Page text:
67P - Investigation of the interaction between non-small cell lung cancer cells and immortalised normal bronchial epithelial cells

Date 15 April 2016
Event European Lung Cancer Conference 2016 (ELCC) 2016
Session Poster lunch
Topics Thoracic malignancies
Translational Research
Basic Principles in the Management and Treatment (of cancer)
Presenter Kenneth O'Byrne
Citation Journal of Thoracic Oncology (2016) 11 (supplement 4): S57-S166. S1556-0864(16)X0004-4
Authors K. O'Byrne1, M.P. Barr2, A. Urquhart3, S. Ryan4, S.G. Gray2, A. Davies3, D. Richard5, K. Gately2, A. Baird4
  • 1Princess Alexandra Hospital And Queensland University Of Technology, Cancer and Ageing Research Program, QLD 4102 - Brisbane/AU
  • 2Thoracic Oncology, St James's Hospital, D8 - Dublin/IE
  • 3Translational Cell Imaging Queensland, Queensland University of Technology, QLD 4102 - Brisbane/AU
  • 4Cancer And Ageing Research Program And Translational Cell Imaging Queensland, Queensland University of Technology, Brisbane/AU
  • 5Institute Of Health And Biomedical Innovation, Cancer And Ageing Research Program, Queensland University of Technology, Brisbane/AU



Non-small cell lung cancer consists of a diverse range of molecular and pathological features. This may be due in part to the critical interaction between normal and lung cancer cells. Consequently resulting in ‘normal’ cells acting in a malignant fashion. This project aims to identify pathways responsible for this altered ‘normal’ behaviour.


The normal bronchial epithelial cell line, HBEC4, was cultured in a trans-well co-culture system with a number of NSCLC cell lines. These included A549 (adenocarcinoma), SK-MES-1 (squamous cell carcinoma) and H460 (large cell carcinoma) cells. After seven days of culture, the HBEC4 cells were characterised using a number of different assays: cellular viability (Cytell), proliferation (BrdU ELISA), cell cycle (Cytell) and the gene expression profile was assessed for inflammatory and stem cell factor mediators (RT-PCR). In addition, a large miRNA screen was performed (Nanostring). Cancer exosomes were also isolated and their effect on HBEC4 proliferation was evaluated.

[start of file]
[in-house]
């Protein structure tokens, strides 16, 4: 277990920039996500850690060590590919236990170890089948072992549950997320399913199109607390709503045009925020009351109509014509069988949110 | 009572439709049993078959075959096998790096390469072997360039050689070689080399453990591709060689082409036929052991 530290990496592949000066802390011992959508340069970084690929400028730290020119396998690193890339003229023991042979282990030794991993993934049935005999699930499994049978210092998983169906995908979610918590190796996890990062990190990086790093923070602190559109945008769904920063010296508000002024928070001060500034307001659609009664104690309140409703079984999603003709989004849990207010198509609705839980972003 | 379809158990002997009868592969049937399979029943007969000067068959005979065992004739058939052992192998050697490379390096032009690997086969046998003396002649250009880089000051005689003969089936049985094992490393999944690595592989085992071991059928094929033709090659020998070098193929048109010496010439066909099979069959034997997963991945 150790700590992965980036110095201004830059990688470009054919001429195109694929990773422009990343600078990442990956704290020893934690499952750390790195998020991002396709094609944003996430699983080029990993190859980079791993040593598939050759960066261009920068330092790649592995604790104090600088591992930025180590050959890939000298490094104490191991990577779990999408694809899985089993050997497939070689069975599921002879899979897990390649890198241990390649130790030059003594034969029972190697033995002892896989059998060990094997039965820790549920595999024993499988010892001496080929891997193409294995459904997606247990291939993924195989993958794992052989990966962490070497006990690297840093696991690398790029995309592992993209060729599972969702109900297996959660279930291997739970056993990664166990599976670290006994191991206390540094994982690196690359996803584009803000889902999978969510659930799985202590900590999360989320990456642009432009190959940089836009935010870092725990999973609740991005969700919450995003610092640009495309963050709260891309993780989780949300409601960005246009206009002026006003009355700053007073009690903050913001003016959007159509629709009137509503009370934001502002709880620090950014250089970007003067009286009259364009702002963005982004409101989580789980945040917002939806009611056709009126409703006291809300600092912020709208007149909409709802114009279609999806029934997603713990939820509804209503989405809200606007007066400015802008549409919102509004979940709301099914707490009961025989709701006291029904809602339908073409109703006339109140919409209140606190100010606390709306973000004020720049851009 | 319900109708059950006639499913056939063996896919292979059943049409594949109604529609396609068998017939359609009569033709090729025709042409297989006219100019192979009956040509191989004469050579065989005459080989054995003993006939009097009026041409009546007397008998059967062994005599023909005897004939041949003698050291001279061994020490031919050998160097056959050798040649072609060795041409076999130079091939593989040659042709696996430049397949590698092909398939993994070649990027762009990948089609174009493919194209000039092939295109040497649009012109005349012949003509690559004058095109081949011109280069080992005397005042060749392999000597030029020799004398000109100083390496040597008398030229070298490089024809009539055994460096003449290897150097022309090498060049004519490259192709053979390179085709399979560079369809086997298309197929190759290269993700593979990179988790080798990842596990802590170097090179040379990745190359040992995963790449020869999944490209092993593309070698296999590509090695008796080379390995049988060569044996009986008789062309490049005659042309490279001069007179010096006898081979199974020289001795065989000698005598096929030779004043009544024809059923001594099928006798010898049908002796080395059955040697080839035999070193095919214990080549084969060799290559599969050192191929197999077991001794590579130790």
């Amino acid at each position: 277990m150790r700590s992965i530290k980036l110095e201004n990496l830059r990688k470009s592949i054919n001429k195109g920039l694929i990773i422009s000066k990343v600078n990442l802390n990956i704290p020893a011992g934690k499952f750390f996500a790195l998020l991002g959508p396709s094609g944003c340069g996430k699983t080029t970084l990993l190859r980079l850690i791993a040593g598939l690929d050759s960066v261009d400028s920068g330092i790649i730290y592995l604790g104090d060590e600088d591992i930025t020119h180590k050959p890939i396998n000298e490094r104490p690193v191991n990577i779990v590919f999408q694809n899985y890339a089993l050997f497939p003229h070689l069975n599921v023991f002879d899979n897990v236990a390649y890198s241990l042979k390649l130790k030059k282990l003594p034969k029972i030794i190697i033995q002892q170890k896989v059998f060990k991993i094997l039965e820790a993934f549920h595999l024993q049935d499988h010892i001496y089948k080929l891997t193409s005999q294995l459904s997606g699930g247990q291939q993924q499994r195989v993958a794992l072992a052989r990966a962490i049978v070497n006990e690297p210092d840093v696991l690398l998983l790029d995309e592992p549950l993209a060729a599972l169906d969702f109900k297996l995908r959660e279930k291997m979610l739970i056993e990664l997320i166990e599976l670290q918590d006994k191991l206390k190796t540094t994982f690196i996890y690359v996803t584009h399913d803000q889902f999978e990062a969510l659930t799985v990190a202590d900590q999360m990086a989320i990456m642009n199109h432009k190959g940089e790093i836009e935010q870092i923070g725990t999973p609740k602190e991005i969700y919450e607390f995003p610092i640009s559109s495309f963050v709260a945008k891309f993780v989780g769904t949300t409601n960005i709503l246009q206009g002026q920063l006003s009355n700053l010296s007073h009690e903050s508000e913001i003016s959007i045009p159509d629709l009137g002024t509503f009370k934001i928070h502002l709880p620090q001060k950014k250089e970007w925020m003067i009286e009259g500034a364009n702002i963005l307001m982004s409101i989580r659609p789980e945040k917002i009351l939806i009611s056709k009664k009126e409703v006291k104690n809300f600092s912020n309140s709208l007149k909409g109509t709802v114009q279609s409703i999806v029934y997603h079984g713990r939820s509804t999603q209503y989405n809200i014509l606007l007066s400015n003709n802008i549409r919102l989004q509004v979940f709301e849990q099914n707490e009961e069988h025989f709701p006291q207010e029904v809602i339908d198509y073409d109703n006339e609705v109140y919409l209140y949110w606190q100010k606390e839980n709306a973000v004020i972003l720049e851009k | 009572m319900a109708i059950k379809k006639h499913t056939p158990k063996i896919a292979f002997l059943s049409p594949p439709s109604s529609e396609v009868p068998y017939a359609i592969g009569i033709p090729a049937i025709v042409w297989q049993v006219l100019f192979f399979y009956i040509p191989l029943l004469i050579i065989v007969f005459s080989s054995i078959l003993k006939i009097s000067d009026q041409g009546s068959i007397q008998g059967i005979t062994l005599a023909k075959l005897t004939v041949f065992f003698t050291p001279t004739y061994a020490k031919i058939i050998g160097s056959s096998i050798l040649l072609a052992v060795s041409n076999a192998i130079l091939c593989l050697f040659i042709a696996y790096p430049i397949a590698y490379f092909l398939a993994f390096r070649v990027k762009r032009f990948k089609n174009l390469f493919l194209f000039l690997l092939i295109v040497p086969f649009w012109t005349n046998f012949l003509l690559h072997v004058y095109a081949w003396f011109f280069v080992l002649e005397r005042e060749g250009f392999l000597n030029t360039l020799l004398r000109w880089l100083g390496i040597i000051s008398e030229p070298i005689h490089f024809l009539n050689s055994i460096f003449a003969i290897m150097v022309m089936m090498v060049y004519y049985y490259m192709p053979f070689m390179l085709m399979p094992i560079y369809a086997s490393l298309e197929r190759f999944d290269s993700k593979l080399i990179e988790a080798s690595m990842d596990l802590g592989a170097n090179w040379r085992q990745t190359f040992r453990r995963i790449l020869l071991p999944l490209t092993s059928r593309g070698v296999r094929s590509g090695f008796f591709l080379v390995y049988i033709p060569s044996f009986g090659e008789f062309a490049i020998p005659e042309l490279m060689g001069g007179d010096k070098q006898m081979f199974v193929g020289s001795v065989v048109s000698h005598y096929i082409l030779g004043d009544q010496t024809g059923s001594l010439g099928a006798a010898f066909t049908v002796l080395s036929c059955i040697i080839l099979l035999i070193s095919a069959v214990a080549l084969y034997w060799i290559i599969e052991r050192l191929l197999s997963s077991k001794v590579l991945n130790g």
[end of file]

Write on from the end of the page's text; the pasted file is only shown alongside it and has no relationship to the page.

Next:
After seven days of NSCLC exposure, HBEC4 cells displayed a number of phenotypic and genotypic modifications. This included significantly amplified cellular viability, proliferation and alterations in cell cycle progression. The gene expression profile of inflammatory mediators such as the TLRs and the Yamanaka factors (KFL4, Oct, c-myc) were significantly elevated. The miRNA expression profile varied depending on which NSCLC subtype the HBEC4 cell line was exposed to. However miRNA target genes included those related to pathways involved in inflammation, cell cycle and proliferation amongst others. HBEC4 proliferation was also increased in response to cancer exosome fractions. Currently, experiments are ongoing to assess this co-culture system within a 3D culture setting.


Cancer cells may promote significant genotypic and phenotypic changes within the normal lung epithelium through various means. Soluble factors and/or cancer-secreted vesicles such as exosomes may facilitate these modifications. This relationship may contribute to the diverse molecular make up of lung cancer tumours and in turn affect patient response to both conventional and targeted therapies.

Clinical trial identification

Legal entity responsible for the study

Queensland University of Technology


Queensland Health


All authors have declared no conflicts of interest.